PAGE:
During a time when life for all of us has changed in immeasurable ways, it sure does feel good to dust off the old laptop and put together the first Power Rankings of 2020 -- an exercise that is sure to delight a few of you, while infuriating the rest.
During a time when life for all of us has changed in immeasurable ways, it sure does feel good to dust off the old laptop and put together the first Power Rankings of 2020 -- an exercise that is sure to delight a few of you, while infuriating the rest. (See, things are already feeling back to normal!)
We expanded our voting body from six to 10, a group of diverse MLB.com reporters who will surely not agree on much as we traipse through what should be an interesting and fun 60-game season.
• Opening Day lineup, rotation, closer predictions
Before we get into our Power Rankings Top 5, let’s examine a couple of things that could delightfully derail any preconceived notions we may have about this upcoming truncated season:
Anyone can get off to a hot start!
Who remembers the Mariners’ 13-2 start to the 2019 season? They ended up 68-94, rendering the hot start relatively insignificant. But in 2020? Game. On.
• Each team's top storyline going into Summer Camp
This year, any hot start will be worth noting. Conversely, one bad week or two for a contender could also spell doom. While no one would choose to play such a short season in normal times, we should also look at it as adding an element of excitement that we just can’t get over a 162-game season. Every win (and loss) will matter a little more.
Ballpark atmosphere might be more of a “thing” than we ever acknowledged in the past.
Fans may eventually be permitted inside the ballparks, but that’s probably not happening at the start. Stadiums sans fans will completely change the landscape of the game experience, and we’re about to find out how much crowd energy really does factor into a player’s performance.
Players are human, and when 30,000 other humans are looking at them and expecting something good (if they’re home) or hoping for something bad (if they’re on the road), well, that’s some pressure. But what happens if you take that out of the equation? Will players feel more relaxed? If so, it’s reasonable to wonder if youngsters who aren’t necessarily household names just yet could be in for big seasons.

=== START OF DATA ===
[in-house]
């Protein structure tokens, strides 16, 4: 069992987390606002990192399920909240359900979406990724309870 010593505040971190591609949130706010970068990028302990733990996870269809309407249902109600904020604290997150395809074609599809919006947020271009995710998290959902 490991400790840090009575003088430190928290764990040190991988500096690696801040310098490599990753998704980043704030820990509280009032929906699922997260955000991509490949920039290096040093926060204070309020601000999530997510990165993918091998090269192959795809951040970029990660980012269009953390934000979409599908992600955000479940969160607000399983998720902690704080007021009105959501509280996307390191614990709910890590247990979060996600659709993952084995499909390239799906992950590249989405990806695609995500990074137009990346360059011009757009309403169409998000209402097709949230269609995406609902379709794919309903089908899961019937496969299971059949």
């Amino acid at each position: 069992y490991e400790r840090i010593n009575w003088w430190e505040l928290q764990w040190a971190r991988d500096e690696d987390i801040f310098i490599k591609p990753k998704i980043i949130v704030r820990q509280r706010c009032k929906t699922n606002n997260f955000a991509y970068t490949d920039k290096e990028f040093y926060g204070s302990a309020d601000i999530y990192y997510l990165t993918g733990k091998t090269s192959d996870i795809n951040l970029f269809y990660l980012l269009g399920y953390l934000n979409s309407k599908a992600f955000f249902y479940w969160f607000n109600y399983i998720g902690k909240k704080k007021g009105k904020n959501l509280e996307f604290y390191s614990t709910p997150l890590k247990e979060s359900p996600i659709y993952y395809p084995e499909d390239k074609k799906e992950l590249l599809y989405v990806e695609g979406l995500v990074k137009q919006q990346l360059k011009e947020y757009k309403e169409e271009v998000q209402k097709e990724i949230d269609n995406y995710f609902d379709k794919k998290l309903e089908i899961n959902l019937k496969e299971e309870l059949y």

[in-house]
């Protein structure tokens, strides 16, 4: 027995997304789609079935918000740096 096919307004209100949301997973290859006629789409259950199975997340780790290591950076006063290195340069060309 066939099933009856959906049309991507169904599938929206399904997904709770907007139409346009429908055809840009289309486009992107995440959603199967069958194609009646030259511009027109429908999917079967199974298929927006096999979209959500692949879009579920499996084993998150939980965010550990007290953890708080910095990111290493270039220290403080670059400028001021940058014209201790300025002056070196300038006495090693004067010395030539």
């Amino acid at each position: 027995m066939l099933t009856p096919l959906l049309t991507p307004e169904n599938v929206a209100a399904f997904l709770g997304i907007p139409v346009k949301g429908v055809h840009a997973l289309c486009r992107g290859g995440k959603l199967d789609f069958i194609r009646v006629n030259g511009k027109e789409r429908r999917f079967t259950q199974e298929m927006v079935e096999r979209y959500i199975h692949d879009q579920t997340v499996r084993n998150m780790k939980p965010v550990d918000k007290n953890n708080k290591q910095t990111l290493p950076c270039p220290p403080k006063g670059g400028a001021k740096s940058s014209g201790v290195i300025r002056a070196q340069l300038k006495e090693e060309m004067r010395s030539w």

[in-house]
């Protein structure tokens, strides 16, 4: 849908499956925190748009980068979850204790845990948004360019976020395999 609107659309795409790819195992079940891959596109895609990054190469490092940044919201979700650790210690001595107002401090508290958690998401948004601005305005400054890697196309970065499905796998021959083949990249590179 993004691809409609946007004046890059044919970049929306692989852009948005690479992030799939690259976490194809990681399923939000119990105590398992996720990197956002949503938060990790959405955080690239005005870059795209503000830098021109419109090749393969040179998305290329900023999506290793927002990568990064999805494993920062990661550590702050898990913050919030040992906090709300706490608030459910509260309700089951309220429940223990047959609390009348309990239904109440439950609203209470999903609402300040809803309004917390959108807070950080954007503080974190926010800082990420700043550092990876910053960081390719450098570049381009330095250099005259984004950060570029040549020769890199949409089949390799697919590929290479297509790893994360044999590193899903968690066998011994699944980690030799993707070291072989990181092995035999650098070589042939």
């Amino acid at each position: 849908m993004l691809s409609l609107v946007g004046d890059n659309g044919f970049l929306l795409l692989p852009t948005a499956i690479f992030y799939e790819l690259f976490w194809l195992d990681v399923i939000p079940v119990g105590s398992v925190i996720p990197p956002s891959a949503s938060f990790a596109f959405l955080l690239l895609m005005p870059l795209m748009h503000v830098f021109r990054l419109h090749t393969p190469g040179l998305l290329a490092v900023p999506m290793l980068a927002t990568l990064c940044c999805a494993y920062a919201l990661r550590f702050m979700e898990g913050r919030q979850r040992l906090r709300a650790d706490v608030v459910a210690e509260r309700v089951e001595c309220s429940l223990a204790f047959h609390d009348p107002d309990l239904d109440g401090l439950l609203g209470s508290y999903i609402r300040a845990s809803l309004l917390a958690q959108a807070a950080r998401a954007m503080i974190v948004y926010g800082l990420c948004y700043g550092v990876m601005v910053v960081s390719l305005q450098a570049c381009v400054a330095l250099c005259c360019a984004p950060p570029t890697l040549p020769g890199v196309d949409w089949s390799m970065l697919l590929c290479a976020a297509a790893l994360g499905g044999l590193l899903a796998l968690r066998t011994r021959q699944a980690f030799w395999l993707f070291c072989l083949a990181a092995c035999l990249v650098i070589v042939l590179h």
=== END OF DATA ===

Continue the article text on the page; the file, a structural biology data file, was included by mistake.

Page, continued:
Conversely, you have to wonder if the more veteran population of players will miss the lack of crowd noise and energy that helps them get that adrenaline rush in the minutes before a game begins. It’s something at least worth considering.
And now … the first Power Rankings of the 2020 season:
The Dodgers appear to have avoided their worst nightmare -- trading for Mookie Betts, not having a season, and losing the All-Star to free agency without him playing a single game. Now they will attempt to make these 60 games as meaningful as they expected the 162-game season to be pre-pandemic. The Dodgers are, as they always are, loaded for a big year. Betts gives them a second MVP in the lineup next to Cody Bellinger, and lefty David Price should settle in nicely as the No. 3 behind incumbents Clayton Kershaw and Walker Buehler.
Gerrit Cole adds much-needed depth to a rotation that looks strong, with Masahiro Tanaka, James Paxton, J.A. Happ and Jordan Montgomery behind him. And these wouldn’t be normal Power Rankings without mentioning the ongoing saga that is the Yankees’ health status. There’s good news for fans on that front -- so far, so good, with Aaron Judge, Aaron Hicks, Giancarlo Stanton and Paxton seemingly healed and ready to start the truncated season in a few weeks.
When we last met in a baseball environment, Justin Verlander stood at his locker at the team’s Spring Training facility in West Palm Beach, Fla, and said it would take a “miracle” to be ready by Opening Day after suffering a lat strain, associated with a prior groin problem. With Opening Day moving from late March to late July, Verlander no longer needs a miracle – back from groin surgery, he appears to be ready to anchor a rotation that, even without Cole, still has plenty of firepower with Zack Greinke and Lance McCullers Jr. at the top.
Earlier in the spring, the Bomba Squad looked a lot like it did last year, when it set a Major League record with 307 homers, with one exception – it added a masher in Josh Donaldson. That alone gives the Twins the chance to field one of their more complete teams in recent history. They also have an abundance of starting pitchers that will likely include a now-healthy Rich Hill and Kenta Maeda, another big offseason acquisition. The American League Central will be intriguing, with the Indians still strong enough to contend, and the White Sox making a push after a lengthy rebuild. But the Twins, at least on paper, still look like the team to beat in that division.
If the shortened 2020 season is going to be decided by depth, the Braves are probably in the best position of any team in the National League East to make a dent in the division standings. In this space, let’s focus on pitching -- they have six able starters and one of the strongest bullpens in the Majors, with five relievers who have experience closing games. The shortened season may give the impression that it won’t be as physical of a challenge for players, but keep in mind there are only six off-days once the season gets rolling. Teams are going to need to get creative in order to keep their arms fresh, even with expanded rosters to start.
Ranking the rest:
18) Red Sox
20) White Sox
21) Blue Jays
Voters: Alyson Footer, Richard Justice, Anthony Castrovince, Jesse Sanchez, Mark Feinsand, Nathalie Alonso, Mike Petriello, Sarah Langs, Andrew Simon, David Venn
Alyson Footer is a national correspondent for MLB.com. Follow her on Twitter @alysonfooter.